As mentioned above, since marinades don’t penetrate deeply into meat, a longer marinating time doesn’t mean more tender or flavorful meat.  In fact, the opposite becomes true.  Marinating too long will allow the protein bonds in the meat to weaken resulting in a mushy exterior which can prevent the meat from holding on to moisture.  That means you end up with a dry piece of meat.

Doesn’t the Acid in a Marinade Tenderize Meat?

When you’re looking to tenderize meat what you are really doing is breaking down connective tissue in the meat which is what produces tough cuts. Connective tissue is made up of collagen and fiber which can be weakened by an acidic ingredient like vinegar, wine, citrus juice, etc.  The problem again is this affect is surface only and cannot penetrate to the core of the meat.  Best advise is to use these ingredients sparingly and for shorter marinating times.

Can You Use a Marinade on Any Meat?

Since you’ve learned that marinades benefit the surface of the meat only, it is best for them to be used with thinner cuts of meat, like chicken breasts, cutlets, chunked meats, steak, and chops.  Larger cuts of meat do best with a wet rub or spice paste.

PART II: Marinating Tips for High Flavor and Juiciness

Tip #1 Flavorings and Seasonings: Use a lot of these ingredients in marinades and be sure to watch the salt or it will inhibit the absorption of other herbs, spices, and seasonings.

Tip #2 Score the Meat: To achieve as much penetration as possible, score the meat’s surface with a knife or prick the surface with a fork.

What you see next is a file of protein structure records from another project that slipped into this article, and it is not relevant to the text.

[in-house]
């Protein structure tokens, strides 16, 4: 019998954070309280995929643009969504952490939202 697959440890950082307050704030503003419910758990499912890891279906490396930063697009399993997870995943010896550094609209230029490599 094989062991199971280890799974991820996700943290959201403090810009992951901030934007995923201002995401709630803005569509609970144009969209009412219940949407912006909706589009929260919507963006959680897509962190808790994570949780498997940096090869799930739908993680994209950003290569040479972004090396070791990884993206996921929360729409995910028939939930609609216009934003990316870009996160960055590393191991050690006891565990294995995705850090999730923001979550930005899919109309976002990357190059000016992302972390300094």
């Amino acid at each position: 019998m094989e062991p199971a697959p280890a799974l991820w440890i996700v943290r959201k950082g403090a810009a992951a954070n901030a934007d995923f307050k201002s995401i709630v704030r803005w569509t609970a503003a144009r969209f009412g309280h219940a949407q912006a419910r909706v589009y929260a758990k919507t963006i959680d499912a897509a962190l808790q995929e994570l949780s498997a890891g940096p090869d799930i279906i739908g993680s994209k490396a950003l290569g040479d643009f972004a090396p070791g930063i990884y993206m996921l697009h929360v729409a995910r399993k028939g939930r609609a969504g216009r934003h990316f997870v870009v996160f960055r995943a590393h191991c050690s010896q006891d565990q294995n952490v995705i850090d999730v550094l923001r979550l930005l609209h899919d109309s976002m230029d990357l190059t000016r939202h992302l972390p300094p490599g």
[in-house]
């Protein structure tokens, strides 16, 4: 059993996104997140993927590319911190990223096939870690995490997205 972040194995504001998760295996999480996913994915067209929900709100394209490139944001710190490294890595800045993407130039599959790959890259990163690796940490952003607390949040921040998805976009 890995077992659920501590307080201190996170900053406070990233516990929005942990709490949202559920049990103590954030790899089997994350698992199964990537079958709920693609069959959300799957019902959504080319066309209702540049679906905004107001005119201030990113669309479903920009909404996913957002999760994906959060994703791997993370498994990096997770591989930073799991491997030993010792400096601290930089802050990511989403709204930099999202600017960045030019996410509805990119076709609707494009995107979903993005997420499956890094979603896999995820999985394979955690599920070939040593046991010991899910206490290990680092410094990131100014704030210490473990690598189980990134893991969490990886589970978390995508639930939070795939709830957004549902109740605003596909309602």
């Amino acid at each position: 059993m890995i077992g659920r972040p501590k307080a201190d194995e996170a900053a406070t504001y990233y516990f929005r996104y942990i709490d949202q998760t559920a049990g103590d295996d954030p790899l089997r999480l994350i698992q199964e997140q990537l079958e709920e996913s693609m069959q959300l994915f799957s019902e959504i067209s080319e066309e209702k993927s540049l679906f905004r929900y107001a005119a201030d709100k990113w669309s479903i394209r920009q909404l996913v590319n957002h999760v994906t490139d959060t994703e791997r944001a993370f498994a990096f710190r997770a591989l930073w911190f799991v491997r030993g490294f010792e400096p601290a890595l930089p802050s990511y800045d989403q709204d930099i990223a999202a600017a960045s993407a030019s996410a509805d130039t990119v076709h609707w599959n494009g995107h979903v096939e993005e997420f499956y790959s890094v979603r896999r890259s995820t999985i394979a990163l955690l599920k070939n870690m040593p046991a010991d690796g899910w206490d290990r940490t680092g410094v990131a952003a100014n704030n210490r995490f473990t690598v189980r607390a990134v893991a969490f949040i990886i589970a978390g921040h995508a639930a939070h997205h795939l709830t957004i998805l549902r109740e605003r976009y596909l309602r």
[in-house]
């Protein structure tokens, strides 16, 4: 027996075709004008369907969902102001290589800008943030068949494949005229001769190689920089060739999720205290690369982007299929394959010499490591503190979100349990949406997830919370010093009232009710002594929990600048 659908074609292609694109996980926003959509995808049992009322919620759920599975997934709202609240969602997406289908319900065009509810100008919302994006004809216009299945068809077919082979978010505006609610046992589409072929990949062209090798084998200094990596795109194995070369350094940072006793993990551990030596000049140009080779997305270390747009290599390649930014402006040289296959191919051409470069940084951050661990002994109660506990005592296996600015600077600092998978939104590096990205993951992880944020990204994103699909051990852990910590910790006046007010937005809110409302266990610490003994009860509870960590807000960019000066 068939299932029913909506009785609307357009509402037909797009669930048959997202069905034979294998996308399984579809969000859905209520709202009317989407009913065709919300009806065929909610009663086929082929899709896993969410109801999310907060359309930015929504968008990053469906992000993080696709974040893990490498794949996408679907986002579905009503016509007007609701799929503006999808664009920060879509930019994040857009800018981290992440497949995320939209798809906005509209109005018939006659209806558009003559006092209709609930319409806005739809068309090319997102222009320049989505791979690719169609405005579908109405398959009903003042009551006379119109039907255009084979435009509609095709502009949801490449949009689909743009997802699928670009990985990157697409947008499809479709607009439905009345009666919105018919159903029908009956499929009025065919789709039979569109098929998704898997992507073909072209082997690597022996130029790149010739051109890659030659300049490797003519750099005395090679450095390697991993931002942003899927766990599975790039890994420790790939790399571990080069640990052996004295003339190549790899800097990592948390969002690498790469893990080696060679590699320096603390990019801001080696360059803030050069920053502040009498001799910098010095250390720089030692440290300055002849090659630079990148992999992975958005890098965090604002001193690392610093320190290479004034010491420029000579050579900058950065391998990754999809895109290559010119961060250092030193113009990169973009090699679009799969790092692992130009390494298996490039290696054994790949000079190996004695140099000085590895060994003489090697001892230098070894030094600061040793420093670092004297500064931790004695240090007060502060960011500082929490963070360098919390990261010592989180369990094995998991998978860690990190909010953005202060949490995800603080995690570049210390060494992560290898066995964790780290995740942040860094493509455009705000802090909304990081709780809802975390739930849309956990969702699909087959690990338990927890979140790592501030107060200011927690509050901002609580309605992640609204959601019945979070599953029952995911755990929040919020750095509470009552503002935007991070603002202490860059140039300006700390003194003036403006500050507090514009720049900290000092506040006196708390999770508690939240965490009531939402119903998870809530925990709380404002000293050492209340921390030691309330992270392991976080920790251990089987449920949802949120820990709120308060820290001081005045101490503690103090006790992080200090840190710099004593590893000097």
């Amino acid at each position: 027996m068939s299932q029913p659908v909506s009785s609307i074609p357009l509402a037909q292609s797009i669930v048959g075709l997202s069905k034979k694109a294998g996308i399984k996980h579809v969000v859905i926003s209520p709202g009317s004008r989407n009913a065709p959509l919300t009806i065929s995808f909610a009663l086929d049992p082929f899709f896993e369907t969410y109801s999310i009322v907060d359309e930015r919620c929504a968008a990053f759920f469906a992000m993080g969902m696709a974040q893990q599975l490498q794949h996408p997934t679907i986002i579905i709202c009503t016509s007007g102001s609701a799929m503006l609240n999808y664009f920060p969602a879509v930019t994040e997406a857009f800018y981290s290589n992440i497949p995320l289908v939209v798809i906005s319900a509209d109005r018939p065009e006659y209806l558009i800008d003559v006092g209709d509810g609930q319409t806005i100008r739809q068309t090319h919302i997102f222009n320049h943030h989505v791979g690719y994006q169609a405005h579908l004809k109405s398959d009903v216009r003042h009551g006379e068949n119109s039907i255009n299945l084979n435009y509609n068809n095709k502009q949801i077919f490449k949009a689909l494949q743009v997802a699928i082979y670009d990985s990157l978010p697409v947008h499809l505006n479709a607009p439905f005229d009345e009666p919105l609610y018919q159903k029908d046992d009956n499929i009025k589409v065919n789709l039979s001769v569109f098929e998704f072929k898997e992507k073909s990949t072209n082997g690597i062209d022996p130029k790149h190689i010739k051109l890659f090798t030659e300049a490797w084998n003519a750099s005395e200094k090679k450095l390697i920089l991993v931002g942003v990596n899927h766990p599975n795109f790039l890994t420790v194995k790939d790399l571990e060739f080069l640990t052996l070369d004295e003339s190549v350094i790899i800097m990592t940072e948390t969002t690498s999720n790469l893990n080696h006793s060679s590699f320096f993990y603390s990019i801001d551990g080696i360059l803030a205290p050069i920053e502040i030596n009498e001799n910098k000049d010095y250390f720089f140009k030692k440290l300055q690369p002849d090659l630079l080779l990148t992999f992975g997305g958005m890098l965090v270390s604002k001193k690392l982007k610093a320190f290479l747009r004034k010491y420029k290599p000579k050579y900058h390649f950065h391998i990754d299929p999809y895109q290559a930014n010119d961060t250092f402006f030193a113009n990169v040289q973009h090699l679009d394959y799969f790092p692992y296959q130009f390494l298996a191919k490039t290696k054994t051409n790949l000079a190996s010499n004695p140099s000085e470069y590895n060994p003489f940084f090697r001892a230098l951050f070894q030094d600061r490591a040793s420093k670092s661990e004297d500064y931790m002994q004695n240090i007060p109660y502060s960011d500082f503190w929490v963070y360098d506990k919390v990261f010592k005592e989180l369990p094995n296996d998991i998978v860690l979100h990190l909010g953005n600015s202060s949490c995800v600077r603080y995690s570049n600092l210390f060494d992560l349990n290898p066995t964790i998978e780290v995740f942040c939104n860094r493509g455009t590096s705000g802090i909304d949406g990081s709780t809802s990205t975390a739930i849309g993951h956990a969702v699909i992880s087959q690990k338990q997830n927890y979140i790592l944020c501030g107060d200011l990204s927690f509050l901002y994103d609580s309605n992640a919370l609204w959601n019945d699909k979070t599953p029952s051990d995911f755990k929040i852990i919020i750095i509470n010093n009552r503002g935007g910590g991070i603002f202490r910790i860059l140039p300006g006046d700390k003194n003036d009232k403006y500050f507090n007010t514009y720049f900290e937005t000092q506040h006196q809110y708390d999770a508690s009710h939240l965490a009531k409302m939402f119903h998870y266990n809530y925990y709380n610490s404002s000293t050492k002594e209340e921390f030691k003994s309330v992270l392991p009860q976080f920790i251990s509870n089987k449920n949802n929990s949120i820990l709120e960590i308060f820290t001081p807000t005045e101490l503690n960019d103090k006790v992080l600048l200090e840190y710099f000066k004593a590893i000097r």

Tip #3 Reactivating the Marinade: I personally like to marinate in a storage bag but you can use chaffing dishes or other similar large baking dishes covered with plastic wrap.  When using a storage bag, ensure that all the air is out of the bag before sealing.  Halfway through the marinating time, flip the storage bag or stir the meat in a dish to ensure everything is getting even soaking time.

Tip #4 Refrigeration: One risk with marinating is the development of microorganisms since you are dealing with raw meat.  You can reduce this risk but getting your marinated meat in the refrigerator as quickly as possible to avoid the temperature danger zone of 40-140°F when bacteria can spread rapidly.

Tip #5 Wipe Off Excess and Discard Leftover: Remember, you’ve just marinated raw meat so never keep used marinade.  It needs to be discarded immediately.  If you feel you want to offer some of the marinade to go on the cooked food, simply keep a small amount separate from the marinating meat.  Also, so you don’t get excessive flare-up on the grill, wipe off excess marinade from the meat before grilling.

PART III: Can you Marinate too long?

Guide to Marinating Foods

This guide is intended to provide a starting point for specific foods on the quantity of marinade needed and the timing of the marinating process.